Professor of Applied Psychology at New York University’s Steinhardt School of Culture, Education, and Human Development
Relevant Affiliation: The Metropolitan Center for Research on Equity and the Transformation of Schools
Areas of Expertise: Social psychology of education; Increasing intelligence, self-control, and social skills; Stereotyping/prejudice; Self-esteem, cognitive dissonance, self-affirmation and learning
Education: MA and PhD in Social Psychology, Princeton University
Joshua Aronson is associate professor of developmental, social, and educational psychology at New York University. Focusing on the social and psychological influences on academic achievement, he has won numerous awards for his scholarship, including the Career Award from the National Science Foundation, the William T. Grant Scholars Award, and the Kidder Early Career Award from the Society for the Psychological Study of Social Issues.
Professor Aronson has conducted extensive research identifying and studying “stereotype threat.” This is the idea that certain groups are treated in accordance with stereotypes and that this engenders a number of interesting psychological and physiological responses, many of which interfere with intellectual performance and academic motivation. He also published the seminal research on the “growth mindset,” which showed that teaching students about their capacity for intellectual growth helps students academically. Both of these studies are classics in the field. The focus of Dr. Aronson’s recent work is on creating scalable interventions that any teacher can use to improve the performance and learning of their students.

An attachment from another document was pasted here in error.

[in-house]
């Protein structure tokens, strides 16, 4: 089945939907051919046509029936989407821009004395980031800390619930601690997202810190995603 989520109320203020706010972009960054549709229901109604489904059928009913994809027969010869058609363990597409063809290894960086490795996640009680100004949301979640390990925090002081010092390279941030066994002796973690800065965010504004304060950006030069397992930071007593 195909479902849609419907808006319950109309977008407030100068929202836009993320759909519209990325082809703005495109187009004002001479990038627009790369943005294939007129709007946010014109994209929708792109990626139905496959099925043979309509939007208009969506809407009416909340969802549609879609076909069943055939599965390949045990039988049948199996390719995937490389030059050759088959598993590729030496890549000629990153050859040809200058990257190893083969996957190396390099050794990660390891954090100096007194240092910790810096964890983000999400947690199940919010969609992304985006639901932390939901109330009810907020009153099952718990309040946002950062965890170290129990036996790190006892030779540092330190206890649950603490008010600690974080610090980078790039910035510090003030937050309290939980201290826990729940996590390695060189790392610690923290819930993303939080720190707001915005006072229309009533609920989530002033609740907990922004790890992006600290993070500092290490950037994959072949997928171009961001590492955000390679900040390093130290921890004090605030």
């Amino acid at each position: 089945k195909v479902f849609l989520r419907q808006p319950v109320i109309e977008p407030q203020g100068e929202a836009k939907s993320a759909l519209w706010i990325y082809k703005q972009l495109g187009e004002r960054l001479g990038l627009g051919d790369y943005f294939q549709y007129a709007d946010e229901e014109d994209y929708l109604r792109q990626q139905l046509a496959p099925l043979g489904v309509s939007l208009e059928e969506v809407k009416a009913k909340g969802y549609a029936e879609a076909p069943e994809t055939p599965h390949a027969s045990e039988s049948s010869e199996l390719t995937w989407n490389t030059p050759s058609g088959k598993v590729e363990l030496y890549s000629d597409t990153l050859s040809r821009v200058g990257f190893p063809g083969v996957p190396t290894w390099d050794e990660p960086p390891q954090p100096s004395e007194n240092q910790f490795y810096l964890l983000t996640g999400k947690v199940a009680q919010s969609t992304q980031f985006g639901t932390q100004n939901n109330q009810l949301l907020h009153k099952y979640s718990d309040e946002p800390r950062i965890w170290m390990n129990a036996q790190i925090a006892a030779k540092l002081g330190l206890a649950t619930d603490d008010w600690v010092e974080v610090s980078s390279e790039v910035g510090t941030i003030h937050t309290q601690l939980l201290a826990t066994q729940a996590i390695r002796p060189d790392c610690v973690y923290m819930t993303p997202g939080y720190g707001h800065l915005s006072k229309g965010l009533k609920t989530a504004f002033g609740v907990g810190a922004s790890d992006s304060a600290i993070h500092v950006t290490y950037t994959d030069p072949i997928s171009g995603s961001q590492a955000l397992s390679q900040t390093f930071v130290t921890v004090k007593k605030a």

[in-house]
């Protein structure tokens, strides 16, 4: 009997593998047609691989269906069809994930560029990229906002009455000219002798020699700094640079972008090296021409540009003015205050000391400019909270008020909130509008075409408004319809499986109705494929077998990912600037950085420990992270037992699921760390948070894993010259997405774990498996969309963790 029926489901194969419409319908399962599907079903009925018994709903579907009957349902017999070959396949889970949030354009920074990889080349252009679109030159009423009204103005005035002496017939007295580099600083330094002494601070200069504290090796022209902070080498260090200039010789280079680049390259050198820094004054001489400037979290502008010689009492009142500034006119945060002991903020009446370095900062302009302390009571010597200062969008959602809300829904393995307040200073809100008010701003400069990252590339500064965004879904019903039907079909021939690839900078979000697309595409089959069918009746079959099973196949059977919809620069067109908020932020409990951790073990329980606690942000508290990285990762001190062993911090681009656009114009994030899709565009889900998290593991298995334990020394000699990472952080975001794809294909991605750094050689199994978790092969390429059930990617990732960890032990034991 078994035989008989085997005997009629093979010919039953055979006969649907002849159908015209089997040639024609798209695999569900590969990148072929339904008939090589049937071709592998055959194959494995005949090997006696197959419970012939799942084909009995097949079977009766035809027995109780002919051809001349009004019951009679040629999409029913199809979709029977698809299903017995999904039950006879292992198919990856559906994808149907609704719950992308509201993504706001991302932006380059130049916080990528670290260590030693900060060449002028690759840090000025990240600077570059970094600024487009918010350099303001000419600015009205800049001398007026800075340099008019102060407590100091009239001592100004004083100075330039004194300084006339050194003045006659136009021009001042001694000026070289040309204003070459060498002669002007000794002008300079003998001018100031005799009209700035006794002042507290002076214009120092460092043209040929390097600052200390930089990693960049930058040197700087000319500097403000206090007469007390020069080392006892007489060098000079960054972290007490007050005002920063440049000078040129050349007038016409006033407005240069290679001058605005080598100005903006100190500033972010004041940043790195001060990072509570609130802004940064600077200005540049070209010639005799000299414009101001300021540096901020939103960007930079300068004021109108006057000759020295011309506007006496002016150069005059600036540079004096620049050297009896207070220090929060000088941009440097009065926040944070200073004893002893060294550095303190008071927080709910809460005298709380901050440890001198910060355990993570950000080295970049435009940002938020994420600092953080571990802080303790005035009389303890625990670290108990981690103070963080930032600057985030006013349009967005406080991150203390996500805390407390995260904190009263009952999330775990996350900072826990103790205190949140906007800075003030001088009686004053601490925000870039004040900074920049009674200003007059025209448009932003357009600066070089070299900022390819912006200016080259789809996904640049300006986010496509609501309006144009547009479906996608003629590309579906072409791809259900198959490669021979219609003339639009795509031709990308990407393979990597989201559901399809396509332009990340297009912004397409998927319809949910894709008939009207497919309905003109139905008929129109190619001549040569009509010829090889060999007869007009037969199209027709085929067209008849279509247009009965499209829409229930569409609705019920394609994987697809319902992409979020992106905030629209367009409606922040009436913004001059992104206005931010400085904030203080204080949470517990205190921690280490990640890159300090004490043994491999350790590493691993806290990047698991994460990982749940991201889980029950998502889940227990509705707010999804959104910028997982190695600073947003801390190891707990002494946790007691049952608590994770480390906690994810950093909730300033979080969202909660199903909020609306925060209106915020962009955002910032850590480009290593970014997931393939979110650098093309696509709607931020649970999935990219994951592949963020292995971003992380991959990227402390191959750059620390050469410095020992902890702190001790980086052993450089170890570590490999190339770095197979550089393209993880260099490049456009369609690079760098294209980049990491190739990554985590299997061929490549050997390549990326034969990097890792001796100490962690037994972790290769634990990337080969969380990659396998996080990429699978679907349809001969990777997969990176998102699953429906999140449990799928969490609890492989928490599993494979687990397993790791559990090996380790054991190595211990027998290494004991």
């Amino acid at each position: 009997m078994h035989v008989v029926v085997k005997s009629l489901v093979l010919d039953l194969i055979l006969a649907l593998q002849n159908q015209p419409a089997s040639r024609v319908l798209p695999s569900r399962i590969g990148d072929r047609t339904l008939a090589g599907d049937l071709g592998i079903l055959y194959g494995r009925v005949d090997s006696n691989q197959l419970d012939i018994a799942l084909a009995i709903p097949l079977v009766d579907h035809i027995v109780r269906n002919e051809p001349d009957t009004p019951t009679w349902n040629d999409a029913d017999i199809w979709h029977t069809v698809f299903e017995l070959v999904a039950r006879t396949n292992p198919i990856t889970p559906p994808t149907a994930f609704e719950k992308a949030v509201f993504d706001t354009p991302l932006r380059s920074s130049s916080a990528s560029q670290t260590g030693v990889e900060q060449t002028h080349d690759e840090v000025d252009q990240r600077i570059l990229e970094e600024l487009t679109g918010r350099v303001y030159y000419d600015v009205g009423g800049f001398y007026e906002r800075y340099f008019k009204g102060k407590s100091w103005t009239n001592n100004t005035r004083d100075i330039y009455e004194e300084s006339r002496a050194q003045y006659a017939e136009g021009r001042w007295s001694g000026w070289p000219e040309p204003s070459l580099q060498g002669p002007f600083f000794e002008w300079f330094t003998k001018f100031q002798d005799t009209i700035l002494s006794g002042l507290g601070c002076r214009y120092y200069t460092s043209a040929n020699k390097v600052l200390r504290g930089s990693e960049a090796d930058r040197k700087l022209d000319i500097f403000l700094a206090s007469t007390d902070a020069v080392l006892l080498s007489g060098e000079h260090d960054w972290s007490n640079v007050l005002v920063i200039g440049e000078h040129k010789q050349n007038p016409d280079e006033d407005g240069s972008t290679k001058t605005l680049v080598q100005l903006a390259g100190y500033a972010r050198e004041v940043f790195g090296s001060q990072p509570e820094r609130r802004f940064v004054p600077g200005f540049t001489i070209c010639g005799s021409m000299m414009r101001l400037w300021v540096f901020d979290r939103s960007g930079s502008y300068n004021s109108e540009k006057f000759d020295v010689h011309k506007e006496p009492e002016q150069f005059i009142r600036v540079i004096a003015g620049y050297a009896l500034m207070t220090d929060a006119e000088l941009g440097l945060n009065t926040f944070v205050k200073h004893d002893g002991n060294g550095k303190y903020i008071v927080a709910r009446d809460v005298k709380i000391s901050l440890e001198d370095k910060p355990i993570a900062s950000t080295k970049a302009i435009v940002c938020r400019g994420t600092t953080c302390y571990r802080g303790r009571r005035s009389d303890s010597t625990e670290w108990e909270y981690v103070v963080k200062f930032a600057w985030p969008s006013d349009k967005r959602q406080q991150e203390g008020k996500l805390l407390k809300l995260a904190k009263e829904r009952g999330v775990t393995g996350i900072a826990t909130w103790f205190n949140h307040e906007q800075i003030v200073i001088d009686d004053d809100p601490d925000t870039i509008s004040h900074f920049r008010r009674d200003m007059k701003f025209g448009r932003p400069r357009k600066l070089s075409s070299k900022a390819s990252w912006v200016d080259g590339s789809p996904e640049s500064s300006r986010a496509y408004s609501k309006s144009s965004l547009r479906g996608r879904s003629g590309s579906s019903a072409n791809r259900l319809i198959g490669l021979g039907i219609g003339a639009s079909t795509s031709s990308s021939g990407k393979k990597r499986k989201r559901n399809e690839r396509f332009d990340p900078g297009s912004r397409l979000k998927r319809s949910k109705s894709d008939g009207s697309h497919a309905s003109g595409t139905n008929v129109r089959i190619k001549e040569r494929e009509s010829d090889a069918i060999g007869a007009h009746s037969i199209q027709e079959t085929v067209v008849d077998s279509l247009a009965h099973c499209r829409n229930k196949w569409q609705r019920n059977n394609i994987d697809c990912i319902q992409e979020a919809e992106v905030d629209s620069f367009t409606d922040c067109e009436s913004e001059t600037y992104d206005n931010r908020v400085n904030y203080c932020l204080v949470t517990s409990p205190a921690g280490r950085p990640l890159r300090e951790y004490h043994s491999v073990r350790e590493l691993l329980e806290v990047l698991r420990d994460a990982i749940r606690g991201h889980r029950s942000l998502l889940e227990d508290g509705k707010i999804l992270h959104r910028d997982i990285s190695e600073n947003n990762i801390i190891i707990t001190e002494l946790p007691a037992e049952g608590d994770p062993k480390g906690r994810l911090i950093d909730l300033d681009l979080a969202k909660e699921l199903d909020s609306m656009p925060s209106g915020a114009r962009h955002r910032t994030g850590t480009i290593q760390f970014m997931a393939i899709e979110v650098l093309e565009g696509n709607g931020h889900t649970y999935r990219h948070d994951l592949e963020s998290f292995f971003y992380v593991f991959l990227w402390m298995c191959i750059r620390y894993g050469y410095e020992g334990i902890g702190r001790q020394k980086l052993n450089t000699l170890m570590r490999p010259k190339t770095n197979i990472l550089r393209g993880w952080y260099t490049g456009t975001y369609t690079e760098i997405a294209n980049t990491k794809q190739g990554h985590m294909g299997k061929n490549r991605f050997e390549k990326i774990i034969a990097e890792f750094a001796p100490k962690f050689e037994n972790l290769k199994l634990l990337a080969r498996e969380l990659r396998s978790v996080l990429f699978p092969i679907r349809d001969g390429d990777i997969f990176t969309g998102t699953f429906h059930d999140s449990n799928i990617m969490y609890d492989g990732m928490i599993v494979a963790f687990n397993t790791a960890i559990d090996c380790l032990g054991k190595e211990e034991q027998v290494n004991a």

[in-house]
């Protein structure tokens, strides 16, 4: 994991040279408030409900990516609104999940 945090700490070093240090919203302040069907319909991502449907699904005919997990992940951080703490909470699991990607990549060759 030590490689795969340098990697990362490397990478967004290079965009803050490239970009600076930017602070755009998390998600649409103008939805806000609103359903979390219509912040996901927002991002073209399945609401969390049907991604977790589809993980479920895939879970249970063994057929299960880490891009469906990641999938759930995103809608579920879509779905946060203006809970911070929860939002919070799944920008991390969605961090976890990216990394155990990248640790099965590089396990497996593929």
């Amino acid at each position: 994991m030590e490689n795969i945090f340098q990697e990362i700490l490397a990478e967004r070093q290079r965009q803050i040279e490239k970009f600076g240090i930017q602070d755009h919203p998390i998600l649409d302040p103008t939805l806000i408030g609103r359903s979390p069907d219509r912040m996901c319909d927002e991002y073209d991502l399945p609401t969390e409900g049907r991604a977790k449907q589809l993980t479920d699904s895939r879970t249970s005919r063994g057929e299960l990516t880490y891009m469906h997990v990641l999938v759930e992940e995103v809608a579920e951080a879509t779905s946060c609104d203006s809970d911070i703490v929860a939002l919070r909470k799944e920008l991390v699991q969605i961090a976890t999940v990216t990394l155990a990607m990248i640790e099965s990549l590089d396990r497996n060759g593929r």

Professor Aronson is one of the most frequently cited psychologists in the past decade, and on Education Week’s list of the most influential education scholars. He is Co-Author of The Social Animal, and editor of Improving Academic Achievement, Readings About the Social Animal, and The Scientist and The Humanist.